In Cameroon, people have been bleaching their skin for more than three decades, says Martha Abongwa, a sociologist specializing in women and gender studies.
The popularity of the practice has reached a new high in the 21st century, says Abongwa, who is researching skin-bleaching trends in Cameroon and hopes to soon publish her work in a journal.
Far more women than men bleach their skin in Cameroon, she says. Men make up less than 15 percent of lightening-cream users.
Like Marie Therese, some women have suffered grave harm from skin whitening.
Radhika Vishwanadhan, a 33-year-old Sri Lankan woman from Hatton, a town in Sri Lanka’s Central Province, has a striking scar on the left side of her face. The skin has peeled and lightened to a pale pink, contrasting with the natural brown of the rest of her face.
She got the scar almost three years ago after using a fairness face wash her sister had given her.
“I applied it daily for nearly a month,” Vishwanadhan says. “After a few days, I saw a skin rash on one side of the face like a white-colored fungus.”
She has visited many doctors and tried several home remedies, but nothing has removed the scar. She hopes she can have the scar removed soon so her parents can arrange a marriage for her.
Mathias Acha, a Cameroonian cosmetics dealer, says cheap creams are more harmful than costlier alternatives.
To make skin whitening affordable, a consumer will often cut a high-quality cream – which may cost about 1,500 francs ($3) – with a lower-quality cream that sells for 500 francs (95 cents) or so, Acha says.
“How can a woman look good if she goes applying such cheap and dangerous lotions on her body?” he asks.
To avoid the negative effects of commercial products, some Asian and African women seek out organic ways to bleach their skin.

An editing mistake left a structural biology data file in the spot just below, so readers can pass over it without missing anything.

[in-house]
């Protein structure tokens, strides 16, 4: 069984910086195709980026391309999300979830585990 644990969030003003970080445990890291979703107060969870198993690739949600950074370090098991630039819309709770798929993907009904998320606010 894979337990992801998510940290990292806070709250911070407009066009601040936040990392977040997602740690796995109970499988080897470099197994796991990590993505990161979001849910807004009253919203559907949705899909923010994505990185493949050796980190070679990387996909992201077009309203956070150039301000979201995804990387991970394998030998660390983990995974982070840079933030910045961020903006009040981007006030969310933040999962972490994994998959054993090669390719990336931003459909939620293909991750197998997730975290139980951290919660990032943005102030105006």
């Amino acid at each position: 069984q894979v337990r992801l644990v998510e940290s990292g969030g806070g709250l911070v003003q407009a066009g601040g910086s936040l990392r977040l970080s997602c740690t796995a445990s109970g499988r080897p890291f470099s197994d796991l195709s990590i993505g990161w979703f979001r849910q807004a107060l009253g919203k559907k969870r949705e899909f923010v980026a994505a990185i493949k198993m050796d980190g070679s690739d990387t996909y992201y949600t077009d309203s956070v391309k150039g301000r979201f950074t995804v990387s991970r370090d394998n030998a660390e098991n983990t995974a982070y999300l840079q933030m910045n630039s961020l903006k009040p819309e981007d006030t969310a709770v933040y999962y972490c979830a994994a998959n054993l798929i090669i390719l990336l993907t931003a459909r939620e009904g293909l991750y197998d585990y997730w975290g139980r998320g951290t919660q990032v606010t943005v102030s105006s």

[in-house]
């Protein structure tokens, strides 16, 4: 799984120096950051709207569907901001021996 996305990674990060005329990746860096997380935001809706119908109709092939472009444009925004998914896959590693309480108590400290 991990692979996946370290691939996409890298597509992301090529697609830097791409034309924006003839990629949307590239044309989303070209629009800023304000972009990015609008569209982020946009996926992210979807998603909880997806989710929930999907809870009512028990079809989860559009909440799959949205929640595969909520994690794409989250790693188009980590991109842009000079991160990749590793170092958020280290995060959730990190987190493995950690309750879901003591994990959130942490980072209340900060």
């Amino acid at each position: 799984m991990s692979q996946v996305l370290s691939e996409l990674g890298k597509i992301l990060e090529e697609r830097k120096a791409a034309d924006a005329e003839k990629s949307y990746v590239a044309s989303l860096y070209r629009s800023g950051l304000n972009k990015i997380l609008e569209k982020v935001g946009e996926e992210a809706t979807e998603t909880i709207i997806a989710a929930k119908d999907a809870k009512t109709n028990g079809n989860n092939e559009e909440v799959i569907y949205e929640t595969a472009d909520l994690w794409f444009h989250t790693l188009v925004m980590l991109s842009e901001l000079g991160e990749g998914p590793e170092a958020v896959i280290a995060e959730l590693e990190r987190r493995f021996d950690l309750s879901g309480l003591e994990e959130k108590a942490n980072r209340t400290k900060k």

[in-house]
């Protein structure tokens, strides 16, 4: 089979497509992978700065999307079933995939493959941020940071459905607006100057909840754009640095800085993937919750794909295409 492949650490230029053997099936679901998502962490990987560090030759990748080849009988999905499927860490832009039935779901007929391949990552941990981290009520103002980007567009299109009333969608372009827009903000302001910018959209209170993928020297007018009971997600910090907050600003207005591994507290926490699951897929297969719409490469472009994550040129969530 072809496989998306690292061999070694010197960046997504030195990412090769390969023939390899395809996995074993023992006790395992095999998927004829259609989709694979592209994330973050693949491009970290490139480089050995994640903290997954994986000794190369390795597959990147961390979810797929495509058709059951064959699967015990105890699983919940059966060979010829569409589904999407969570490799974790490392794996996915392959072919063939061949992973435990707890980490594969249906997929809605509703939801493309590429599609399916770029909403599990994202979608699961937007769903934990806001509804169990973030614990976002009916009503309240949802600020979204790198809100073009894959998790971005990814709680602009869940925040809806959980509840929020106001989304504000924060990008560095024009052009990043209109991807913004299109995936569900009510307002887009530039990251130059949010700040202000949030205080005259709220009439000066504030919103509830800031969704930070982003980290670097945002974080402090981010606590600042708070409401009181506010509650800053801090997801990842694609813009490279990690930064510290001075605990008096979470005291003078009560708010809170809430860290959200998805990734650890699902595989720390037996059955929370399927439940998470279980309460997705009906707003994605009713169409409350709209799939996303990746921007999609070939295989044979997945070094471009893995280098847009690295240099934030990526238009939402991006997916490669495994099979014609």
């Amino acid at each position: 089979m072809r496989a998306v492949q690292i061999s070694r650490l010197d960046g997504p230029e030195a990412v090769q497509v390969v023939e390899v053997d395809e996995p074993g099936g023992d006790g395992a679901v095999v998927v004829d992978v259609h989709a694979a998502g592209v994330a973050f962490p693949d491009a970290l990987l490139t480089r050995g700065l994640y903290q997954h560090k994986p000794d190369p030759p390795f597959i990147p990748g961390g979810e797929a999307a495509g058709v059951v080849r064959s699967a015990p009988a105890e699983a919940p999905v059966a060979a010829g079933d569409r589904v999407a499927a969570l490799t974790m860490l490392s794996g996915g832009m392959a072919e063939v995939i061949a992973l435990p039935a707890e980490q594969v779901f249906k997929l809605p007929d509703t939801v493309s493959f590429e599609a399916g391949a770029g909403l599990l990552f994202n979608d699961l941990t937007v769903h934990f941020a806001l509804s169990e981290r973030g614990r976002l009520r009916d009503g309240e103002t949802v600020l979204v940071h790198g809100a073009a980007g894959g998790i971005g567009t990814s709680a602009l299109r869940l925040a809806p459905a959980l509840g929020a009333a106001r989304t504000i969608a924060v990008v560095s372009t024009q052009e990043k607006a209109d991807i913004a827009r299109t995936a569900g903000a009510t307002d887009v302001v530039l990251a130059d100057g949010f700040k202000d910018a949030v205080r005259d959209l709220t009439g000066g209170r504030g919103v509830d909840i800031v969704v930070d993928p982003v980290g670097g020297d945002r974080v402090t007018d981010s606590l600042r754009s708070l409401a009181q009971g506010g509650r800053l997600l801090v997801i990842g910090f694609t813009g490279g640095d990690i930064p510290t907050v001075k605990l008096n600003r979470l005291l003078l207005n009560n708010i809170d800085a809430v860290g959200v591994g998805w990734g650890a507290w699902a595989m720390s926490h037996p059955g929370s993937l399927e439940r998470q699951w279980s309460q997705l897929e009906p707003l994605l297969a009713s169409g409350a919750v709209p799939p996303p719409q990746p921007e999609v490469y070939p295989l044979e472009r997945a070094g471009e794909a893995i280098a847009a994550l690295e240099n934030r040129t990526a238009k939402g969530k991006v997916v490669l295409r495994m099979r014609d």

Ugandan Joyce Kawuku, director of Halleluyiah Beauty Centre, a Kampala-based company that sells bleaching creams, says her natural mixtures never cause side effects. The company uses natural ingredients such as pawpaw, honey, eggs, avocado and a local herb – known as ekigagyi in Uganda’s majority language, Luganda – in its bleaching creams.
“Ever since we started making these products about seven years ago, I have not seen anyone come here and say the creams have affected them negatively,” Kawuku says.
Nakate, the Kampala hair stylist, stands by natural products.
“I started lightening my skin in 2011 May, and I have not experienced any bad outcomes as a result of bleaching,” she says.
Sumana Jayathilake, 72, a retired teacher living in Pannala, a town in Sri Lanka’s North Western province, has used a paste made of ground turmeric since she was in her early teens.
She attributes her clear, unlined facial skin to a lifetime of avoiding chemical products.
Many people throughout the region – both men and women – say it’s time to alter social standards of female beauty.
Patrick Musinguzi, a motor vehicle mechanic in Kampala and a colleague of Mwebwa’s, says a woman’s essence is in her character, not her skin tone.